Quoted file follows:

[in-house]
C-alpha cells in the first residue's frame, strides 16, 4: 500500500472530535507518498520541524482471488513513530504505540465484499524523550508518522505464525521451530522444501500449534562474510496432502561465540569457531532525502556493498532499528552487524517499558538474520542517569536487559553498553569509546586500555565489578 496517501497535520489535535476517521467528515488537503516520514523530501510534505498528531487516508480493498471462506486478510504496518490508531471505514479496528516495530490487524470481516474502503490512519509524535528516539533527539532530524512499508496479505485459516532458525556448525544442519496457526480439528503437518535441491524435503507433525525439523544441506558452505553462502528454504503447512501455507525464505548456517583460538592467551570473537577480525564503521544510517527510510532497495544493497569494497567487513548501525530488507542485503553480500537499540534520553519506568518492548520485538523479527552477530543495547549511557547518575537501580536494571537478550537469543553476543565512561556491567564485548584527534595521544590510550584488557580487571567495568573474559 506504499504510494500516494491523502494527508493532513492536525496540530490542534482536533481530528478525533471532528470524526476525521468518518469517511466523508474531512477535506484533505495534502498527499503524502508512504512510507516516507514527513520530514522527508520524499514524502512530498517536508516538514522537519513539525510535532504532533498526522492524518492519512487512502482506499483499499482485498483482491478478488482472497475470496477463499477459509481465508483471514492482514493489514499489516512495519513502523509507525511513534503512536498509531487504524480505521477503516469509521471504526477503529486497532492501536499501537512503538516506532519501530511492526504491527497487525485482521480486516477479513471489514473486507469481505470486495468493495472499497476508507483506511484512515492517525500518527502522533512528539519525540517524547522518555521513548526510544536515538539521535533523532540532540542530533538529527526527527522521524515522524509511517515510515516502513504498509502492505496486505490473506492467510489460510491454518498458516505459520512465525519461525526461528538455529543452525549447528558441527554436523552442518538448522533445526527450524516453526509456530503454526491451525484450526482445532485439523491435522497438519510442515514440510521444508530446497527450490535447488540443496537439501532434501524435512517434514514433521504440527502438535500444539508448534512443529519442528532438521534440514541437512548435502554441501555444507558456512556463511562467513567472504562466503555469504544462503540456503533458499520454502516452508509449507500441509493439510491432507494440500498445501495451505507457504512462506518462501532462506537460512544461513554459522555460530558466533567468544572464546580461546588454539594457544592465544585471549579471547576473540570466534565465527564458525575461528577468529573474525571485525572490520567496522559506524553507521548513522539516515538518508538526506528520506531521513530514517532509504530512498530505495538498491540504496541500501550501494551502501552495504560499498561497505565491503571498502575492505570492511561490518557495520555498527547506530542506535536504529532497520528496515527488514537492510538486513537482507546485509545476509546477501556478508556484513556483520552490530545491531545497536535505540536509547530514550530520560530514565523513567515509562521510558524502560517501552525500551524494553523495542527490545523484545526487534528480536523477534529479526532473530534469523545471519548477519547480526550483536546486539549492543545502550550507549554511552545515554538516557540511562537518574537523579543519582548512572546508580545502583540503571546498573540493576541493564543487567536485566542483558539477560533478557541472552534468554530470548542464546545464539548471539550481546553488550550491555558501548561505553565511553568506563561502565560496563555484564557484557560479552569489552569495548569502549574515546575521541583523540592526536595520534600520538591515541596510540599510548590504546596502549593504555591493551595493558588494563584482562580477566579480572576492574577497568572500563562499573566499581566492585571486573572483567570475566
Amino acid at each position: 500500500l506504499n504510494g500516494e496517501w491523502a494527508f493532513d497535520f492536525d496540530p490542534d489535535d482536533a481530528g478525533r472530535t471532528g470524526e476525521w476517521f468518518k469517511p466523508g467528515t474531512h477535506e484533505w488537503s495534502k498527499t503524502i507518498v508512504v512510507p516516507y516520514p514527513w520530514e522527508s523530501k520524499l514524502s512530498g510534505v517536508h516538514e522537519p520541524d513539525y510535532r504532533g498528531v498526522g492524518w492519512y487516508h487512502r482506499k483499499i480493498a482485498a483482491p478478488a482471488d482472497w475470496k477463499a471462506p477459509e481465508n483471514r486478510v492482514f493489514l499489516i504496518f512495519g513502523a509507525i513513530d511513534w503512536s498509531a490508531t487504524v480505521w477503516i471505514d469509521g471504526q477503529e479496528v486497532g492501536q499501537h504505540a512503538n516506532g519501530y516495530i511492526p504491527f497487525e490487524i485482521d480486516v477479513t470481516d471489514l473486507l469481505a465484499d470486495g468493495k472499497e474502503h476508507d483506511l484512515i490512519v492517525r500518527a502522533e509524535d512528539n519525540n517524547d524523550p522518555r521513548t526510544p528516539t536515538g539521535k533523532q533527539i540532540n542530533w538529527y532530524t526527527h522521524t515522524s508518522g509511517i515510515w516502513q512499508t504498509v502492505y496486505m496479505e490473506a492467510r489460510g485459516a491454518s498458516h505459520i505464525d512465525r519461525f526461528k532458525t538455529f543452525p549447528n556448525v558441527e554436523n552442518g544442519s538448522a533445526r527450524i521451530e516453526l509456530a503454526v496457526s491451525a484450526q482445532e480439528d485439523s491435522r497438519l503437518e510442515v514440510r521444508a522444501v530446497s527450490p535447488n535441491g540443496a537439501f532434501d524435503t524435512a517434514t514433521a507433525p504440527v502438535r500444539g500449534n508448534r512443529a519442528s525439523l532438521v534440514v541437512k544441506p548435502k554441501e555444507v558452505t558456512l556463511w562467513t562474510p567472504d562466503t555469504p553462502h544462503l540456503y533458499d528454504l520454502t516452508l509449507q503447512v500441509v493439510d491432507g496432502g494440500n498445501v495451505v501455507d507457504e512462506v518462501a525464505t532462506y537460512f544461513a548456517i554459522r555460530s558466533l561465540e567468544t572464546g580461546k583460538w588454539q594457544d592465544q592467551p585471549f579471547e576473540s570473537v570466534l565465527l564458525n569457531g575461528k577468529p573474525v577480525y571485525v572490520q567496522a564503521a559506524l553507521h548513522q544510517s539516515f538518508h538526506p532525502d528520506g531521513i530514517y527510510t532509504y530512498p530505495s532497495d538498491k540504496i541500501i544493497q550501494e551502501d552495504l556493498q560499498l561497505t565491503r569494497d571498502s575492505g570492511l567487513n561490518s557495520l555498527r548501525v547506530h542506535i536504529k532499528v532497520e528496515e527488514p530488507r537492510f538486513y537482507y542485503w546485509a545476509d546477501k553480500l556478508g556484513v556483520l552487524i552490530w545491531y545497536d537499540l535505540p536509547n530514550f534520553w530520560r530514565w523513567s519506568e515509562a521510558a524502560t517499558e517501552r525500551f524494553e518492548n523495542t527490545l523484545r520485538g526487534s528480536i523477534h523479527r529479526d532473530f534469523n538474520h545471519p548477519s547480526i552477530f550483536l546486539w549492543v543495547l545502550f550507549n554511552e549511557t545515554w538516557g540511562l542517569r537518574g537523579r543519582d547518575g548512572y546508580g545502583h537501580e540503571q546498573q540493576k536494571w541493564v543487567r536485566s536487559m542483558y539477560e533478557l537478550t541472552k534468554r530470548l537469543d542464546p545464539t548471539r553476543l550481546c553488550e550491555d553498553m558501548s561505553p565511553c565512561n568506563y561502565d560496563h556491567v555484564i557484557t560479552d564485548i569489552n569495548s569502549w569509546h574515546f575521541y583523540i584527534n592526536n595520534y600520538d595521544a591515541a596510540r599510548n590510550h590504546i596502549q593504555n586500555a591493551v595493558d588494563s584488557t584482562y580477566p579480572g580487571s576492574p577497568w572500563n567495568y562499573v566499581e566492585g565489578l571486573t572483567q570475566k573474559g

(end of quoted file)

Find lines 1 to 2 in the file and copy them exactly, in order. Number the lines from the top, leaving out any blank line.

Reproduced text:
[in-house]
C-alpha cells in the first residue's frame, strides 16, 4: 500500500472530535507518498520541524482471488513513530504505540465484499524523550508518522505464525521451530522444501500449534562474510496432502561465540569457531532525502556493498532499528552487524517499558538474520542517569536487559553498553569509546586500555565489578 496517501497535520489535535476517521467528515488537503516520514523530501510534505498528531487516508480493498471462506486478510504496518490508531471505514479496528516495530490487524470481516474502503490512519509524535528516539533527539532530524512499508496479505485459516532458525556448525544442519496457526480439528503437518535441491524435503507433525525439523544441506558452505553462502528454504503447512501455507525464505548456517583460538592467551570473537577480525564503521544510517527510510532497495544493497569494497567487513548501525530488507542485503553480500537499540534520553519506568518492548520485538523479527552477530543495547549511557547518575537501580536494571537478550537469543553476543565512561556491567564485548584527534595521544590510550584488557580487571567495568573474559 506504499504510494500516494491523502494527508493532513492536525496540530490542534482536533481530528478525533471532528470524526476525521468518518469517511466523508474531512477535506484533505495534502498527499503524502508512504512510507516516507514527513520530514522527508520524499514524502512530498517536508516538514522537519513539525510535532504532533498526522492524518492519512487512502482506499483499499482485498483482491478478488482472497475470496477463499477459509481465508483471514492482514493489514499489516512495519513502523509507525511513534503512536498509531487504524480505521477503516469509521471504526477503529486497532492501536499501537512503538516506532519501530511492526504491527497487525485482521480486516477479513471489514473486507469481505470486495468493495472499497476508507483506511484512515492517525500518527502522533512528539519525540517524547522518555521513548526510544536515538539521535533523532540532540542530533538529527526527527522521524515522524509511517515510515516502513504498509502492505496486505490473506492467510489460510491454518498458516505459520512465525519461525526461528538455529543452525549447528558441527554436523552442518538448522533445526527450524516453526509456530503454526491451525484450526482445532485439523491435522497438519510442515514440510521444508530446497527450490535447488540443496537439501532434501524435512517434514514433521504440527502438535500444539508448534512443529519442528532438521534440514541437512548435502554441501555444507558456512556463511562467513567472504562466503555469504544462503540456503533458499520454502516452508509449507500441509493439510491432507494440500498445501495451505507457504512462506518462501532462506537460512544461513554459522555460530558466533567468544572464546580461546588454539594457544592465544585471549579471547576473540570466534565465527564458525575461528577468529573474525571485525572490520567496522559506524553507521548513522539516515538518508538526506528520506531521513530514517532509504530512498530505495538498491540504496541500501550501494551502501552495504560499498561497505565491503571498502575492505570492511561490518557495520555498527547506530542506535536504529532497520528496515527488514537492510538486513537482507546485509545476509546477501556478508556484513556483520552490530545491531545497536535505540536509547530514550530520560530514565523513567515509562521510558524502560517501552525500551524494553523495542527490545523484545526487534528480536523477534529479526532473530534469523545471519548477519547480526550483536546486539549492543545502550550507549554511552545515554538516557540511562537518574537523579543519582548512572546508580545502583540503571546498573540493576541493564543487567536485566542483558539477560533478557541472552534468554530470548542464546545464539548471539550481546553488550550491555558501548561505553565511553568506563561502565560496563555484564557484557560479552569489552569495548569502549574515546575521541583523540592526536595520534600520538591515541596510540599510548590504546596502549593504555591493551595493558588494563584482562580477566579480572576492574577497568572500563562499573566499581566492585571486573572483567570475566